Last week Facebook launched a new design for its Groups feature that greatly narrows the purpose and focus of Groups. When Facebook created Fan Pages, they redesigned Groups so that Groups would be a place for people with similar interests, causes, and the like could gather, whereas Fan Pages would be for companies, brands, websites, etc. For example, most Groups were for school alumni, cancer awareness, and completely random–such as my two favorite Groups: “I am Fluent in Sarcasm” and “OMG I so need a glass of wine or I’m gonna sell my kids.”
And now, this is no longer the case.
Due to claimed popular demand, Facebook has redesigned Groups for users “to selectively share information with a small group of friends.” In other words, you can create clubhouses with your friends that only members of said clubhouse can participate in and view. Members can post photos, send group e-mails, and share info with one another without fear that anyone else will see. (Anyone else have visions of treehouses with signs saying, “No Girls Allowed”?)
Don’t think I don’t see the use in these Groups. Committees, alumni, and even fraternities and sororities could really use this resource as a method of collaboration, discussion, or just plain old keeping in touch. If this is implemented well, it could quite possibly fill the void that Google Wave left (or will be leaving).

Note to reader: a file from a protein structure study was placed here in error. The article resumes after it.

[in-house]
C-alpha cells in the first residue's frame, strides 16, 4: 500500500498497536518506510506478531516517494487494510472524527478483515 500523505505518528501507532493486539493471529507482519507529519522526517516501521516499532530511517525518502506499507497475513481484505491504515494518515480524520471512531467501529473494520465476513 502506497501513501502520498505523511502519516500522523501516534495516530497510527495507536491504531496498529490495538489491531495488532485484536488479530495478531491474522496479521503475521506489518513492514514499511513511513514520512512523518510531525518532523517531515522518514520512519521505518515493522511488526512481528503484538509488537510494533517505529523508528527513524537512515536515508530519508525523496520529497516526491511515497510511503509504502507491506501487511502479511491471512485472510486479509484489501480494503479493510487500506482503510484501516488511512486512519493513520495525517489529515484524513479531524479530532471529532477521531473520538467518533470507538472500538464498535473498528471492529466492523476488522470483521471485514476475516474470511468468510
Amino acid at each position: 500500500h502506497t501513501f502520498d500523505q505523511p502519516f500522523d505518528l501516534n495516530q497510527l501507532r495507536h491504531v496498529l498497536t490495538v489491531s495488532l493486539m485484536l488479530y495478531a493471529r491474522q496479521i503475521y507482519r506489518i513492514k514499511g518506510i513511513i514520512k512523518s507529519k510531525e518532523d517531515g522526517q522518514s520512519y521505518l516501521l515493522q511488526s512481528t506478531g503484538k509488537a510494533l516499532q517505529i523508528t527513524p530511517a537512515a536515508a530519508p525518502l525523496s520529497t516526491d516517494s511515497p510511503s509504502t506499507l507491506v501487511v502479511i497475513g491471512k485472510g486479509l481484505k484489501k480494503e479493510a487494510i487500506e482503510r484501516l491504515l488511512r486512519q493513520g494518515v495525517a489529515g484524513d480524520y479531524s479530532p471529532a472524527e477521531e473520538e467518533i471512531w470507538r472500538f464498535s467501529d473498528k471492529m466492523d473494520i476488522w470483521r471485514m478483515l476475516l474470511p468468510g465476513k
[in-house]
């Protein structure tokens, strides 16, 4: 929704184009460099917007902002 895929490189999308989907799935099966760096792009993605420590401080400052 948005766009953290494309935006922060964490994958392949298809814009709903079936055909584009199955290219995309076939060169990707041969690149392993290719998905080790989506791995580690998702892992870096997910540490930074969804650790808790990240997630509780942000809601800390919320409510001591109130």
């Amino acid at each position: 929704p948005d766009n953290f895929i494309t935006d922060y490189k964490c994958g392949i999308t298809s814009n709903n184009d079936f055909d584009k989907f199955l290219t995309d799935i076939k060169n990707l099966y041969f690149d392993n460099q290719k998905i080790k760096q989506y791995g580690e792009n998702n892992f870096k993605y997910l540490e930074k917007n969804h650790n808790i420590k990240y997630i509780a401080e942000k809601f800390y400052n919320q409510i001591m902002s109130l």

On the flipside, this whole notion of Facebook suddenly being concerned about Group privacy is nearly downright laughable, thanks to Facebook Apps selling user information to third parties. One of these Apps just so happens to be the social media giant’s probably most famous and most used App: Farmville. Facebook has come out and said that this is clearly a breach of their rules, but no one has been able to confirm 1) how long this breach has been going on, 2) whether corporate office really did know about it, and 3) whether they will try to hide behind their warnings that Apps aren’t Facebook products when users become enraged and litigious.
So be aware, Facebook users. You may now have more privacy in one region, but it seems that you’re definitely losing it in another and will keep losing it unless users uninstall all apps or Facebook finds all the culprits. Either way, Facebook’s privacy stance seems rocky yet again.